Walter Ong, orality & literacy

Walter-ongFor Patrick Roesle’s curated month on media and technology over at the Town Crier, I wrote about Walter Ong‘s Orality and Literacy and its relevance for new communications media.

Read the piece here, if you (like me) are a bit of an Ong fangirl/boy slash former Rhetoric & Communications major. And if that’s you, leave a comment, too.


Mental minefield

I reviewed Anakana Schofield’s Martin John for the Winnipeg Free Press this weekend.

The novel has been short-listed for the Giller Prize and has been positively reviewed pretty well everywhere.

My review online is missing its opening paragraph due to a text/image mixup, so if you’re willing to spend $.27 to buy the piece, head on over to the Free Press after reading the intro here:

Martin John is one of those books that demands a great deal from its readers: namely, sustained attention to an unattractive character, the kind of person that is generally met with revulsion and rejection. But such is Irish-Canadian author Anakana Schofield’s talent—that she not only gains the reader’s interest but their investment in this figure’s motivations and wellbeing.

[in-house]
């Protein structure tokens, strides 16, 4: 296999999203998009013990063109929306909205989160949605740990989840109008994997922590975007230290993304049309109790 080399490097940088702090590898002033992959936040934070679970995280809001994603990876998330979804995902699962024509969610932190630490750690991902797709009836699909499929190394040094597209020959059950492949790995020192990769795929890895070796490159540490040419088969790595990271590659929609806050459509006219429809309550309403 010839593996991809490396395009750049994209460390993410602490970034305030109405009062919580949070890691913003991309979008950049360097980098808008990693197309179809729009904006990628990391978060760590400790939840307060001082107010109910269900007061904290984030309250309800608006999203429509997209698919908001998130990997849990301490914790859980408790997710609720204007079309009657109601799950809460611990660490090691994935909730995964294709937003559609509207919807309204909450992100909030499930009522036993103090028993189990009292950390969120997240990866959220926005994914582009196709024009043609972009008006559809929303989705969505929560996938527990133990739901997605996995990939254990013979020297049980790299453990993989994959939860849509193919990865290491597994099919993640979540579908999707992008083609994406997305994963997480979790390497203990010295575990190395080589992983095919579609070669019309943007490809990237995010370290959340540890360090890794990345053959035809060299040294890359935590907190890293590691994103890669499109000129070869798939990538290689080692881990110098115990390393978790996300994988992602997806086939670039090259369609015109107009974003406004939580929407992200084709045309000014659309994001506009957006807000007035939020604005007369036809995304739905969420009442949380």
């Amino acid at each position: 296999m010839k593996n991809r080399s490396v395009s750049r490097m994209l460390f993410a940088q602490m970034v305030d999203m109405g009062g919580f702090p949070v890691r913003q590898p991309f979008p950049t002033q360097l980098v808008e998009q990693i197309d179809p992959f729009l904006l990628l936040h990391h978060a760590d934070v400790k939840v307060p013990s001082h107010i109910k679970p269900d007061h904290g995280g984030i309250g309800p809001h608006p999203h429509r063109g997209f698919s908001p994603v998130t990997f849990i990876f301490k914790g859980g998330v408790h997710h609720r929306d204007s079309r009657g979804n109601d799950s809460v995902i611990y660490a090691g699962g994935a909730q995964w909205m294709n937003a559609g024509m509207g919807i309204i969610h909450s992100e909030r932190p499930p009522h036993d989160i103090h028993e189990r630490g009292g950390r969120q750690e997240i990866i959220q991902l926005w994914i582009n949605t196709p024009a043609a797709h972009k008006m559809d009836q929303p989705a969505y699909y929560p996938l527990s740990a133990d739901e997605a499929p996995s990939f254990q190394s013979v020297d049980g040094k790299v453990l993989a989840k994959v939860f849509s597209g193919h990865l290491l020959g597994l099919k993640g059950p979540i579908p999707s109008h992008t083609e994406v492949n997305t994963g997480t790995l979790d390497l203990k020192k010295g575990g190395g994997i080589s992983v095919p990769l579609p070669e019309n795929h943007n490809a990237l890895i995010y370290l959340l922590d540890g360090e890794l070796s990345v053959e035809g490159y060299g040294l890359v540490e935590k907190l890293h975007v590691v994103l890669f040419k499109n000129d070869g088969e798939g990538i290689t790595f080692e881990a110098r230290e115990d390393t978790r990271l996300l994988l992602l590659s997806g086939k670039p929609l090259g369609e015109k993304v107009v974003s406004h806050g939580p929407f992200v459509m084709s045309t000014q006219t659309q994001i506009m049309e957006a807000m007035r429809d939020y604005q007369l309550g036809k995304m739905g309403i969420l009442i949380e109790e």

Update: the post has been fixed on the Free Press site.

Sigh-sound of lament for C. K. Williams

C.K. Williams has died at 78.

I heard Williams read at Newcastle University in 2008, and his presence as much as his poetry evoked contained force, passion, love for the world. He was an intellectual; he asked questions about what it is to live. And he was a true poet; he pitched his being into words.

Here is my favourite Williams poem in full:

I hate how this unsummoned sigh-sound, sob-sound,
not sound really, feeling, sigh-feeling, sob-feeling,
keeps rising in me, rasping in me, not in its old disguise
as nostalgia, sweet crazed call of the blackbird;
not as remembrance, grief for so many gone,
nor either that other tangle of recall, regret
for unredeemed wrongs, errors, omissions,
petrified roots too deep to ever excise;
a mingling rather, a melding, inextricable mesh
of delight in astonishing being, of being in being,
with a fear of and fear for I can barely think what,
not non-existence, of self, loved ones, love;
not even war, fuck war, sighing for war,
sobbing for war, for no war, peace, surcease;
more than all that, some ground-sound, ground-note,
sown in us now, that swells in us, all of us,
echo of love we had, have, for world, for our world,
on which we seem finally mere swarm, mere deluge,
mere matter self-altered to tumult, to noise,
cacophonous blitz of destruction, despoilment,
din from which every emotion henceforth emerges,
and into which falters, slides, sinks, and subsides:
sigh-sound of lament, of remorse; sob-sound of rue,
of, still, always, ever sadder and sadder sad joy.